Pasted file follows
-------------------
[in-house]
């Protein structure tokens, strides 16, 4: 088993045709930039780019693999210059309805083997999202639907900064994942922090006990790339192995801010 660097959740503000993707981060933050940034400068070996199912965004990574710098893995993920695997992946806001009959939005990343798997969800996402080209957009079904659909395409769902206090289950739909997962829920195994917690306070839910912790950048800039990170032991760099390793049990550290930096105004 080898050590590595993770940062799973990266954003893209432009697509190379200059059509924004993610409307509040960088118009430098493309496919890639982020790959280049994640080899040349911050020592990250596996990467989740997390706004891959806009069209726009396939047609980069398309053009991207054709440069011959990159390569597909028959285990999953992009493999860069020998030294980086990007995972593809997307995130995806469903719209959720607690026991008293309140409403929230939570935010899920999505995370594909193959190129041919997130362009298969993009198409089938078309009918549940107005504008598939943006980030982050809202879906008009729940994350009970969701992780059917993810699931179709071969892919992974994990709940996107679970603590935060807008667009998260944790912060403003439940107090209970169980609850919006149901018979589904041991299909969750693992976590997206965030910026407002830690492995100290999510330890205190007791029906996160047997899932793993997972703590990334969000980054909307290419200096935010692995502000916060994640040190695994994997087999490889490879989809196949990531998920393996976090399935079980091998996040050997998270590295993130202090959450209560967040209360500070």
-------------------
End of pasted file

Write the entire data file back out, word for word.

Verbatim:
[in-house]
């Protein structure tokens, strides 16, 4: 088993045709930039780019693999210059309805083997999202639907900064994942922090006990790339192995801010 660097959740503000993707981060933050940034400068070996199912965004990574710098893995993920695997992946806001009959939005990343798997969800996402080209957009079904659909395409769902206090289950739909997962829920195994917690306070839910912790950048800039990170032991760099390793049990550290930096105004 080898050590590595993770940062799973990266954003893209432009697509190379200059059509924004993610409307509040960088118009430098493309496919890639982020790959280049994640080899040349911050020592990250596996990467989740997390706004891959806009069209726009396939047609980069398309053009991207054709440069011959990159390569597909028959285990999953992009493999860069020998030294980086990007995972593809997307995130995806469903719209959720607690026991008293309140409403929230939570935010899920999505995370594909193959190129041919997130362009298969993009198409089938078309009918549940107005504008598939943006980030982050809202879906008009729940994350009970969701992780059917993810699931179709071969892919992974994990709940996107679970603590935060807008667009998260944790912060403003439940107090209970169980609850919006149901018979589904041991299909969750693992976590997206965030910026407002830690492995100290999510330890205190007791029906996160047997899932793993997972703590990334969000980054909307290419200096935010692995502000916060994640040190695994994997087999490889490879989809196949990531998920393996976090399935079980091998996040050997998270590295993130202090959450209560967040209360500070």